PTU News Reporter
Chief Executive Carrie Lam said in the Policy Address that Liberal Studies has deviated from the subject’s objectives. Secretary for Education Kevin Yeung announced reform of Liberal Studies afterwards, which includes renaming, simplifying grading system to pass or fail, halving the curriculum and teaching hours, as well as eliminating Independent Enquiry Study (IES) amongst others. Hong Kong Professional Teachers’ Union (PTU) Vice-President Ip Kin-Yuen said Lam’s accusations are unfounded and questioned the reform did not consider the suggestions provided by the Task Force on Review of School Curriculum (Task Force). Effectively, the reform was to ‘kill the subject’. PTU President Fung Wai-Wah strongly condemned the reform and demanded the proposal to be withdrawn.
After two years of evaluation, the Task Force submitted a report in September, in which suggestions for the arrangement of Liberal Studies have been made. Yet, in less than three months, the Education Bureau announced changes that nearly eliminates the subject altogether without any consultations. Ip Kin-Yuen described such a reform as ‘murder’ of the subject. Fung Wai-Wah said such practice is humiliating to the education profession rather than ‘professional leadership’ as the Chief Executive put it and should be strongly condemned.
Ten Years of Hard Work Vanished in Ten Minutes
Liberal Studies teacher and PTU Vice-President Tin Fong-Chak said the Education Bureau destroyed the hard work of Liberal Studies teachers of over a decade in ten minutes. He pointed out that suggestions made by the Task Force were based on the existing grading system and nothing about ‘pass or fail’ was mentioned. He quoted PTU’s survey that showed more than sixty per cent of Liberal Studies teachers are against using only pass or fail to assess students’ performance. In the early planning phase of the new Senior Secondary Curriculum for Liberal Studies, the Education Bureau even acknowledged that such a system would hinder the subject in gaining recognition and that also extends to the international recognition of HKDSE in general. Such arrangement, according to the Bureau, would also be unfavourable to students who take the subject seriously. It is obvious that the change in grading system proposed by the Bureau now blatantly ignores the popular opinion in the industry and goes against the principals of the subject.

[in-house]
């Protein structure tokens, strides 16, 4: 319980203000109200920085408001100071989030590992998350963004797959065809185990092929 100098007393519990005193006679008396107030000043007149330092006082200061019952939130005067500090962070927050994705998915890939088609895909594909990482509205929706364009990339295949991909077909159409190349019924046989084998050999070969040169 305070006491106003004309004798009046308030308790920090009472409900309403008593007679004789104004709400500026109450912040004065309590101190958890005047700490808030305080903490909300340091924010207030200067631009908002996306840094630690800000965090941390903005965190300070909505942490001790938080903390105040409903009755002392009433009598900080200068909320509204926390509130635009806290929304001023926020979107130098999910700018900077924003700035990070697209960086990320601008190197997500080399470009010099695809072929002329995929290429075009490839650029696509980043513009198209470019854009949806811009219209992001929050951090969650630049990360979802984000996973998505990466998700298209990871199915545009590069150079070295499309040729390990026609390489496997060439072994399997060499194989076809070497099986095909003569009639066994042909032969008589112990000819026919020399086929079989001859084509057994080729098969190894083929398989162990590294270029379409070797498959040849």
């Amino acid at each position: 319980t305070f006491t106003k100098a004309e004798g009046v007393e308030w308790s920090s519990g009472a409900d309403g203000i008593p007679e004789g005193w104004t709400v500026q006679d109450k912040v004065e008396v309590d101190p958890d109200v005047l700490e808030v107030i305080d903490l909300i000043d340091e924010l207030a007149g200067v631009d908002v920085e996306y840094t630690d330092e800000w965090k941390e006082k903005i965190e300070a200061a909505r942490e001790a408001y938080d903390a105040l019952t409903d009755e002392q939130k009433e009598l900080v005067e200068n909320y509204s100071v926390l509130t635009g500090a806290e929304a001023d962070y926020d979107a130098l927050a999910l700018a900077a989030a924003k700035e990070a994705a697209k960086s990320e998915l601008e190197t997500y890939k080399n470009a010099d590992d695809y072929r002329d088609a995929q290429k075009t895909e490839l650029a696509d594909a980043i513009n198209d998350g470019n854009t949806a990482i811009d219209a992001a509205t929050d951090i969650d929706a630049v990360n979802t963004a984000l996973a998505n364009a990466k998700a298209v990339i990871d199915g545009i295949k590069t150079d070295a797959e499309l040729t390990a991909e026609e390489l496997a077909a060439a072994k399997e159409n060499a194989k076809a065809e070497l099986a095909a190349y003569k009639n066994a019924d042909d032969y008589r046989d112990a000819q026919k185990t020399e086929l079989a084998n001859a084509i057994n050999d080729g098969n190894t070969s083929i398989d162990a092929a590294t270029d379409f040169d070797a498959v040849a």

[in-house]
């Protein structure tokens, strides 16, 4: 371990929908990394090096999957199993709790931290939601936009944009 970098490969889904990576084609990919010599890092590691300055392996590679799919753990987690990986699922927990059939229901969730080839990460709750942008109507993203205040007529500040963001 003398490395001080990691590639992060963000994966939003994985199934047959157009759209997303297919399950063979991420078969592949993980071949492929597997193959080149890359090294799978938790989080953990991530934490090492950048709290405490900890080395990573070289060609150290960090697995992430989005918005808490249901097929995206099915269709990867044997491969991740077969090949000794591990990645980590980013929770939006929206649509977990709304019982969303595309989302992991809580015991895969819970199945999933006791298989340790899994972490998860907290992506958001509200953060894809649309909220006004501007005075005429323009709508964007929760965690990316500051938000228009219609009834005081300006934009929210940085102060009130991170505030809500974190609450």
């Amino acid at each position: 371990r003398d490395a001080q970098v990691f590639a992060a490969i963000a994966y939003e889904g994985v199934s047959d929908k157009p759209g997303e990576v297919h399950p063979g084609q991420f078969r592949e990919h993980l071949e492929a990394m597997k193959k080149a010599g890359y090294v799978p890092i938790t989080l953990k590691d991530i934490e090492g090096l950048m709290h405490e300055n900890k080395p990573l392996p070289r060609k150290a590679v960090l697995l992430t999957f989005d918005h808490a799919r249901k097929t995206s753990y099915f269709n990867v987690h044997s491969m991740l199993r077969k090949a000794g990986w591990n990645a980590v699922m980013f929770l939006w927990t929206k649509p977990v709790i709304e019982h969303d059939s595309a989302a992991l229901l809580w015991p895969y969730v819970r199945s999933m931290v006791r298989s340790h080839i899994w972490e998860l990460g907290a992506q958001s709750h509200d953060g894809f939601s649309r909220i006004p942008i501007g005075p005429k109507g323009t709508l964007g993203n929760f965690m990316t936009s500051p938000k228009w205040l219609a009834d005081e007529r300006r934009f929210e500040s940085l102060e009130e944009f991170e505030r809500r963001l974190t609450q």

Tin continued to say that it was explicitly stated in the Curriculum and Assessment Guides that ‘IES is an integral part of student learning in Liberal Studies’. Without IES, students will lose the opportunity to learn about social issues in an autonomous study format. This change will seriously damage the structure of the subject and impact the international recognition of HKDSE, which he worries will hinder students in pursuing their studies abroad.
Current Affairs Should Not Be Discussed in Liberal Studies? Cheung Yui-Fai: Absurd
Kevin Yeung said Liberal Studies should not cover current affairs and immature issues. Veteran Liberal Studies teacher and PTU Education Research Department Director Cheung Yui-Fai said such saying is absurd. The Curriculum and Assessment Guides of Liberal Studies encourages teachers to include and discuss current affairs in class. In fact, Liberal Studies teachers are equipped with professional training and should engage students in comprehensive discussion of controversial current affairs. He criticised the Bureau for demanding teachers to avoid social issues for political reasons.
Carrie Lam Blasts Liberal Studies Lacks Framework PTU: Misleading
Carrie Lam criticised Liberal Studies lacked a framework and defended that the reform is ‘led by professionals’. The PTU published a statement in response to Lam’s misleading claim shortly afterwards. The framework of Liberal Studies is clear. The curriculum and assessment guidelines are as long as 150 pages, entailing six units and twelve themes. Lam’s claim cannot be farther from the fact. In addition, killing the subject without informing frontline teachers is far from professional and unconvincing.